Our English/Welsh translation expertise includes, but is not limited to; ballot papers, public sector documentation, product catalogues, quality procedures, technical specifications, websites and press releases.
All our Welsh translators have extensive professional translation experience and undergo a rigorous selection procedure.
Why use our Welsh translation services?
- Our use of translation memory software can reduce lead times and costs of your English to Welsh translation.
- Translations can be provided in any format including the Microsoft Office suite, Quark XPress, Adobe PDF, Adobe Illustrator, Adobe FrameMaker, PageMaker and InDesign.
- Our English to Welsh translators are professionally qualified linguists and translate exclusively into their native language.
In the 1911 Census, almost a million people registered themselves as Welsh language speakers. Until recent years this figure was declining rapidly and had almost halved. Political measures mentioned above, have however started to take effect and the language is now undergoing something of a revival. Local businesses and other companies trading with Wales can make a big difference by translating all their documents into Welsh and helping to keep the language alive.
Since the Welsh Language Act 1993, the preservation of the Welsh language has been firmly fixed on the public agenda. All public sector organisations in Wales are now legally required to treat Welsh and English as languages of equal importance and all public documents and signs must be translated into Welsh. As a result, Welsh translations have become essential in the running of many public sector departments. In addition, amendments to the earlier Welsh Language Act 1967 have granted Welsh speakers the right to use the language in all court proceedings. The Welsh Language Board hopes that these measures will help keep this previously declining language alive.
Welsh language - Did you know?
Welsh, spoken principally in Wales and in a small immigrant community in Argentina, is a member of the Brythonic branch of Celtic.
Closely related to Cornish and Breton, Welsh is thought to have been in existence since the sixth century. However, very few remnants of the original language can be seen in modern Welsh. Traditionally, Welsh was a very verbal language. The famous Mabinogi, a collection of tales passed down from generation to generation, were first transcribed in 1050-1200, however it is thought that they originated much earlier in history.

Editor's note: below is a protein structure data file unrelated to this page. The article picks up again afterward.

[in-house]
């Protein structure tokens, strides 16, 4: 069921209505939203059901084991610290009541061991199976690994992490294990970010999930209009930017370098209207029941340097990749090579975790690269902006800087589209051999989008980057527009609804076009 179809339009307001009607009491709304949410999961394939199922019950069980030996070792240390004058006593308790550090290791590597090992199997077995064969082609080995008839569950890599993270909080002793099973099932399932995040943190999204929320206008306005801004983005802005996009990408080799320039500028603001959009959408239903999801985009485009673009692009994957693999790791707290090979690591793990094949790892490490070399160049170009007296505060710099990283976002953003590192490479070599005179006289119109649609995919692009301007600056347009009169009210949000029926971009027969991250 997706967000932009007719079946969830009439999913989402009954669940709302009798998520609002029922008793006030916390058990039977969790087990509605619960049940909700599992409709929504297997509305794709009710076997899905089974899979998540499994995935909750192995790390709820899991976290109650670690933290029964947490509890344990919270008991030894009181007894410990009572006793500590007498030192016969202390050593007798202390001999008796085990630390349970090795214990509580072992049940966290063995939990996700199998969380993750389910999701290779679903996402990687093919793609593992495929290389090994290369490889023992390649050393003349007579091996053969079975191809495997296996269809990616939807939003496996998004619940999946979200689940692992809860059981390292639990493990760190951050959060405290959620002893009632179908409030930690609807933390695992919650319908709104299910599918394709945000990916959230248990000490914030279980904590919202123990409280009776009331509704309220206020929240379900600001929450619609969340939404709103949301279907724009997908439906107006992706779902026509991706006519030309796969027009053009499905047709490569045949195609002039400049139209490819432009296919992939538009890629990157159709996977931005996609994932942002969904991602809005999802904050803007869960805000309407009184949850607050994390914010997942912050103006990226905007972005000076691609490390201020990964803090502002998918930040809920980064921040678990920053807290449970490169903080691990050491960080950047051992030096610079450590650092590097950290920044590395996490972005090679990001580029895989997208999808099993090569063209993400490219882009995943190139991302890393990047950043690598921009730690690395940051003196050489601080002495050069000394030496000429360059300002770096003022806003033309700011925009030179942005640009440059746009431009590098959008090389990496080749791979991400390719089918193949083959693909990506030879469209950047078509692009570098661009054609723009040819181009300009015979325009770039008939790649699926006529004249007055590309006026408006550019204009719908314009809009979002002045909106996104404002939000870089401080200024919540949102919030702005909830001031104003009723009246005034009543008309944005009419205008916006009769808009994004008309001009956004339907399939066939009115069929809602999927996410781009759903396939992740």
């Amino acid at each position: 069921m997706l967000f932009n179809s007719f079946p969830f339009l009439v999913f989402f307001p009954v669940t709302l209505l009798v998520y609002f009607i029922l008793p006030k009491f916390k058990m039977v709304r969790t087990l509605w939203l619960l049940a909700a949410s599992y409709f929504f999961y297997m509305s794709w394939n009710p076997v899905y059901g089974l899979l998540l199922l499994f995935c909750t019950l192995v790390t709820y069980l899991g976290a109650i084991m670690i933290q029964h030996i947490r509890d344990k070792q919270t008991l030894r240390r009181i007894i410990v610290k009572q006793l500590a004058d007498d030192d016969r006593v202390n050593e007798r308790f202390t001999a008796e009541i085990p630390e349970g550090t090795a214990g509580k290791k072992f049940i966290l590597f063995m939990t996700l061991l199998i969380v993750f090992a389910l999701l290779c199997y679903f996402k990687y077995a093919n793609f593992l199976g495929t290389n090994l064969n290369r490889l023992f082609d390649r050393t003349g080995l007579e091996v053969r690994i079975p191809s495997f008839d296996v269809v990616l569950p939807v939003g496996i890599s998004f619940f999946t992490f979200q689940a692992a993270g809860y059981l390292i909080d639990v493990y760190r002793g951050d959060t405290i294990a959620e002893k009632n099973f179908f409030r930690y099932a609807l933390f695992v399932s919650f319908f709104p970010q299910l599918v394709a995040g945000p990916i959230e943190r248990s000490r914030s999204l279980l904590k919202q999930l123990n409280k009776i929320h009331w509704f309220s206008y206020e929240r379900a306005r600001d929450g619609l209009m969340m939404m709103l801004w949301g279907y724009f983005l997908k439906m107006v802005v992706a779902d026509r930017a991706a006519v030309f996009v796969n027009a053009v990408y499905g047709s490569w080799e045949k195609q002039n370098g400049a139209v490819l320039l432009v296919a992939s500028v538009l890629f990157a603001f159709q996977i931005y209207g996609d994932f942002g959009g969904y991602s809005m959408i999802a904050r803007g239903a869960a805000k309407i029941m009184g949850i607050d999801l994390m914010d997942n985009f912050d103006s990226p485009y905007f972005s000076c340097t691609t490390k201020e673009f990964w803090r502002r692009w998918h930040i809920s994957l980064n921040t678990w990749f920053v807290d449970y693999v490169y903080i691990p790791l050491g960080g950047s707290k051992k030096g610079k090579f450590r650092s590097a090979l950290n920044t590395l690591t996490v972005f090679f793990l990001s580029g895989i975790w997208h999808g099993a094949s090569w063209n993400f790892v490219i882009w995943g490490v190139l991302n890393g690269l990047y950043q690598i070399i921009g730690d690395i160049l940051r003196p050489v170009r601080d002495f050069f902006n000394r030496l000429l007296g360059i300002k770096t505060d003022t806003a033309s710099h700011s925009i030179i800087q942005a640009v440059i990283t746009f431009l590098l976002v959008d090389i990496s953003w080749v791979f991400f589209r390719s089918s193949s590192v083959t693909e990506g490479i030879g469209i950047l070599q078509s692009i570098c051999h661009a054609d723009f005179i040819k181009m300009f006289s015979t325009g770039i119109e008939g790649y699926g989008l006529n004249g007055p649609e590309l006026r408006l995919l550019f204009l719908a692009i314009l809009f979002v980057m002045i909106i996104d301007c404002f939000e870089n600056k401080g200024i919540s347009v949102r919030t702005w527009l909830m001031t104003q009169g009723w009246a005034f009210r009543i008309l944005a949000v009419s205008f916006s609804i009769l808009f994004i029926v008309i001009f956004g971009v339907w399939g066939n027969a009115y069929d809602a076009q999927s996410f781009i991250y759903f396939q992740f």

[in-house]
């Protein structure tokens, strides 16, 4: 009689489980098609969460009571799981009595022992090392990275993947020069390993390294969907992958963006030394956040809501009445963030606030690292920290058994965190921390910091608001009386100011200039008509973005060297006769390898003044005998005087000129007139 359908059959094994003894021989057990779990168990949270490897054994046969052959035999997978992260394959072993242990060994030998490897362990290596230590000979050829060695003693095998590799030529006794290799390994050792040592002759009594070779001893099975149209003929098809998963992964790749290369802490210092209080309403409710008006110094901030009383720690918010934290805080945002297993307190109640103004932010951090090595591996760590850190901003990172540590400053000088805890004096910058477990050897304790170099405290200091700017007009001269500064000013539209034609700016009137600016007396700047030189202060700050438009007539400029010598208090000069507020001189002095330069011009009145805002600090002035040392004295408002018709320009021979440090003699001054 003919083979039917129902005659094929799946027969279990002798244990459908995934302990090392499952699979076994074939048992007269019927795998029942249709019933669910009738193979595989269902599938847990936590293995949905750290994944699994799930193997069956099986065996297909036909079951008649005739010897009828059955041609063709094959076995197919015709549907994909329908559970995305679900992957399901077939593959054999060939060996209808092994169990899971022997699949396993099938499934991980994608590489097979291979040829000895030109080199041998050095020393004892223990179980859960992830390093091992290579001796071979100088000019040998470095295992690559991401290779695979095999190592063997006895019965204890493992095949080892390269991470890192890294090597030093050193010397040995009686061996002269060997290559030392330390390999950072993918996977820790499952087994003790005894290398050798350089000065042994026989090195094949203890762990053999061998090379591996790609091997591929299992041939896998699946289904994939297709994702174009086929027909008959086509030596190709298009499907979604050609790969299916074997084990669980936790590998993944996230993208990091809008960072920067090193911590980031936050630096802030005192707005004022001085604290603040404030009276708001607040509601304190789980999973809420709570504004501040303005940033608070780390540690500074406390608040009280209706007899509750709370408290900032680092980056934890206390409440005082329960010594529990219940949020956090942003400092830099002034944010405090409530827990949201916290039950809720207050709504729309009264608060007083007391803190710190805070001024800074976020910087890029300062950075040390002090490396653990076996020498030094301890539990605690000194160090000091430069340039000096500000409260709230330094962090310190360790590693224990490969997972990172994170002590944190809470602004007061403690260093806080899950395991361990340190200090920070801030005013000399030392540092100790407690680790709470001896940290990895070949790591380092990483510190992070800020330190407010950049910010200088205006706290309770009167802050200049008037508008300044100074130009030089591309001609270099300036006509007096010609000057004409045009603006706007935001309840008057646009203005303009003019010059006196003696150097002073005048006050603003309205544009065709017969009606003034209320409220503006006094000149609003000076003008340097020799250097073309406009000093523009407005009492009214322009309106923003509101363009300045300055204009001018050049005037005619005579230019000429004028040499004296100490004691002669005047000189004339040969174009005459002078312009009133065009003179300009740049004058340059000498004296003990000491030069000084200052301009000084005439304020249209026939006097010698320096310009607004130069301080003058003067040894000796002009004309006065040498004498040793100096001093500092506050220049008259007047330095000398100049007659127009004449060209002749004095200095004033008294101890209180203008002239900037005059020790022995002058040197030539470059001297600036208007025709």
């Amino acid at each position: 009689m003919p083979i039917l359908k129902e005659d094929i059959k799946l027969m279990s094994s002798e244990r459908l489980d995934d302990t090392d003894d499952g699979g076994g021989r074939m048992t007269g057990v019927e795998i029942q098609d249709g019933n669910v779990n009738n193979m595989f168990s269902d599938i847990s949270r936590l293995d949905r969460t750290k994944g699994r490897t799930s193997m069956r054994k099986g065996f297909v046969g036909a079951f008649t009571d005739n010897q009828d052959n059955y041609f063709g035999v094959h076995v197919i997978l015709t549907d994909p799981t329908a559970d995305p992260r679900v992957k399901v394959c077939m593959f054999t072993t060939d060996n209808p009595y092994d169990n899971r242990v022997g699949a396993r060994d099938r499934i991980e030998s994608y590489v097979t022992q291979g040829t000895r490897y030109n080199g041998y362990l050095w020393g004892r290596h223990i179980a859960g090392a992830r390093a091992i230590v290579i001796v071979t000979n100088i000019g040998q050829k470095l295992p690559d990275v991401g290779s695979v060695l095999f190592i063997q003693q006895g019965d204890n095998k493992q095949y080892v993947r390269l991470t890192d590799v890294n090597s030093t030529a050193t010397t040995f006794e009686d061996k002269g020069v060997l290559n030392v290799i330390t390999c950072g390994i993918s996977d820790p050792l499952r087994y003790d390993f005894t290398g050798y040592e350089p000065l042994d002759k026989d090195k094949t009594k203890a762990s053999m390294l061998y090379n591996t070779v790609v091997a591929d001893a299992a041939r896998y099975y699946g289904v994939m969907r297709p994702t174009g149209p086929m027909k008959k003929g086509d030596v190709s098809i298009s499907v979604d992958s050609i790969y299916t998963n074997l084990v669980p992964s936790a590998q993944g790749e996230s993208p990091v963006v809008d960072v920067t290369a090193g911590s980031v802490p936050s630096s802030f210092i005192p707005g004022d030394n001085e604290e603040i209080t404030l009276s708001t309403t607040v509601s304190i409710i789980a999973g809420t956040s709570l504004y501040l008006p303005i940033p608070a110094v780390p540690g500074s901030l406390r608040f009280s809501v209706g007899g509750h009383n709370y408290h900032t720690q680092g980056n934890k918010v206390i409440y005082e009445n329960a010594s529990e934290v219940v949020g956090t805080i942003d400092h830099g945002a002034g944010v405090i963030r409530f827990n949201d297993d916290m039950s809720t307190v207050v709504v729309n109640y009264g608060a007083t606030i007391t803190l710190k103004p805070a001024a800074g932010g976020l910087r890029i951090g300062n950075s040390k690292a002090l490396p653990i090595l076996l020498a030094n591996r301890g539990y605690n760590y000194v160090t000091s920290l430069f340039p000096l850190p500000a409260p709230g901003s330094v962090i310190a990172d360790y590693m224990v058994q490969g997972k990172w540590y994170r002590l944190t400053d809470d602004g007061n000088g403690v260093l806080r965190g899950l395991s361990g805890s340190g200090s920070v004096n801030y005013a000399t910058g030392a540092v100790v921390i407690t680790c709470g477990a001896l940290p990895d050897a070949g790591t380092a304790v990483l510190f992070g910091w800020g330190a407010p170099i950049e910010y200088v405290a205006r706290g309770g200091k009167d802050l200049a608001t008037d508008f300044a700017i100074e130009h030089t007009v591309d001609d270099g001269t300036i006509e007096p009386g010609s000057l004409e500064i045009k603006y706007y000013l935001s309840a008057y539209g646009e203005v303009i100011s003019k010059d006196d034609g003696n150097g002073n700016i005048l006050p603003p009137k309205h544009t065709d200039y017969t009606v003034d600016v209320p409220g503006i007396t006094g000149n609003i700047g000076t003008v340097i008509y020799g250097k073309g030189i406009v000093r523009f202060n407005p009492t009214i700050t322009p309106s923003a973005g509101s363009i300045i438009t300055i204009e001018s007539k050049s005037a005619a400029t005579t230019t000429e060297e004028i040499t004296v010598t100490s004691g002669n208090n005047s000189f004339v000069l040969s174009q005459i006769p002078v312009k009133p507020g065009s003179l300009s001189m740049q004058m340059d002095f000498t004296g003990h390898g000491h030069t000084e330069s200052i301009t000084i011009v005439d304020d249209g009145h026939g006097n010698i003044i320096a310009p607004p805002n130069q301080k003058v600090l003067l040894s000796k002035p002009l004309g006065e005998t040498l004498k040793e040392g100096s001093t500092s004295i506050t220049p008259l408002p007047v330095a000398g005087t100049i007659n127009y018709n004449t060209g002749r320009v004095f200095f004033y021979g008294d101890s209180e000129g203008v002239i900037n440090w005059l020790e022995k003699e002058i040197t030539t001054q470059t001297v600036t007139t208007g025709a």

Up until recent years the number of Welsh speakers was drastically in decline, even today there are only an estimated 750,000 Welsh speakers worldwide. The Welsh Language board believe that there are a number of reasons for this decline.
- migration patterns from rural to urban areas in search of work.
- inward migration of English speakers to rural areas.
- increased availability of English-language news and entertainment media.
- a general secularization of society, leading to a decline in chapel attendance, on which so many traditional Welsh-medium activities were centered.
However, the future of Welsh is much brighter, thanks to the Welsh Language Act 1993, Welsh now has equal rights to English in terms of public life and government administration. Today, it is a compulsory legal requirement for schools in Wales to teach Welsh to all children under the age of 16. These political changes seem to have had a positive effect on the number of Welsh speakers. In 2004, a Welsh language survey showed that 21.7% of the population of Wales are Welsh speakers, an increase on the 20.5% recorded in the 2001 census and the 18.5% in 1991.
English to Welsh Translation
|Good Morning||Bore da!|
|Good Afternoon||Prynhawn da|
|Good Evening||Noswaith dda|
|Good Night||Nos da|